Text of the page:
Regulating Information in Molecules: The Convention on Biological Diversity and Digital Sequence Information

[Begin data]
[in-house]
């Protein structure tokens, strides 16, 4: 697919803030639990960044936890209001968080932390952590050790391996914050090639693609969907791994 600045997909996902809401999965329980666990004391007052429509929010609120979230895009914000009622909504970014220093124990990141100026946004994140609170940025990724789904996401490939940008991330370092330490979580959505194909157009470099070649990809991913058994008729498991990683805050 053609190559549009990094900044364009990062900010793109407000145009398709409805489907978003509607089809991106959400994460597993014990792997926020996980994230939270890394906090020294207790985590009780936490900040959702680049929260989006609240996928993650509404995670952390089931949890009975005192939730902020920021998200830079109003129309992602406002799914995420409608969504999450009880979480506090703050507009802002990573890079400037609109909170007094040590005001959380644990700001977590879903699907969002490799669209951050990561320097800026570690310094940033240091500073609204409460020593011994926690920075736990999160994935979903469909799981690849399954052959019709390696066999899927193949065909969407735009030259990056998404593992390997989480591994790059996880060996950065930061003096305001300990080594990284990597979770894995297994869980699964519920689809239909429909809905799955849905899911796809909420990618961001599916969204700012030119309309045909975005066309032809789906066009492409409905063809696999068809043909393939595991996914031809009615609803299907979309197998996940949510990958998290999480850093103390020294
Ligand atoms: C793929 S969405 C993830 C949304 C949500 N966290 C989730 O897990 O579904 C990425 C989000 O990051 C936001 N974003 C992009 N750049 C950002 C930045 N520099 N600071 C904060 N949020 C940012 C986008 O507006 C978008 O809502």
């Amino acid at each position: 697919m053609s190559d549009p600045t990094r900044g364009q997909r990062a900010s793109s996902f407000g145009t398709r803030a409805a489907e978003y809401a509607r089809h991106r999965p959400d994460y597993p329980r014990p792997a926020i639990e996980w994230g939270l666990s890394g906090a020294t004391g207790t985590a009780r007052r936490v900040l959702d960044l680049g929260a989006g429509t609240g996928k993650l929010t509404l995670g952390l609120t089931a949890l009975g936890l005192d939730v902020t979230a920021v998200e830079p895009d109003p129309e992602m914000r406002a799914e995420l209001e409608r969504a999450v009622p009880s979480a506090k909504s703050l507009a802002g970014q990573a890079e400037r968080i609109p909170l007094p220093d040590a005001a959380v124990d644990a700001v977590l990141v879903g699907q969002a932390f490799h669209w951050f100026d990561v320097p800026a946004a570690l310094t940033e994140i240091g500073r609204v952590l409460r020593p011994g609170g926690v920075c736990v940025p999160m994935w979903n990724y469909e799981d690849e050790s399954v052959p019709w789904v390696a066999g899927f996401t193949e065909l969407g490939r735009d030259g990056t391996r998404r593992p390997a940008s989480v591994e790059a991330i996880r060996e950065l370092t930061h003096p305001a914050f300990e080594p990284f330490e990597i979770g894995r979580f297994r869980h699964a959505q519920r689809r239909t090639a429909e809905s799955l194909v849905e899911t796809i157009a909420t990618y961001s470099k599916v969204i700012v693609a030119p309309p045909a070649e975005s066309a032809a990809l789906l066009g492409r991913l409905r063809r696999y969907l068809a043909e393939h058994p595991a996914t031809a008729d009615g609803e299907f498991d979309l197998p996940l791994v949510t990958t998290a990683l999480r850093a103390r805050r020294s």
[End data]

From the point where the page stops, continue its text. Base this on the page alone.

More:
The United Nations Convention on Biological Diversity and its subsequent Nagoya Protocol on Access to Genetic Resources and the Fair and Equitable Sharing of Benefits Arising from their Utilization to the Convention on Biological Diversity provide a framework to conserve biological diversity, sustainably use biodiversity components and fairly and equitably share their benefits. There is unresolved contention about treating information as a derivative of biological materials and a distinct commodity with a value that can be translated into definable benefits. This article addresses whether there is information in DNA sequences, finding that there is causal information but no intentional or semantic information, although the causal contribution remains difficult to determine. This article concludes that caution should be exercised in limiting access to information in DNA through regulation because of the perverse outcomes controlling potential uses and reducing incentives for others to use information in new and innovative ways.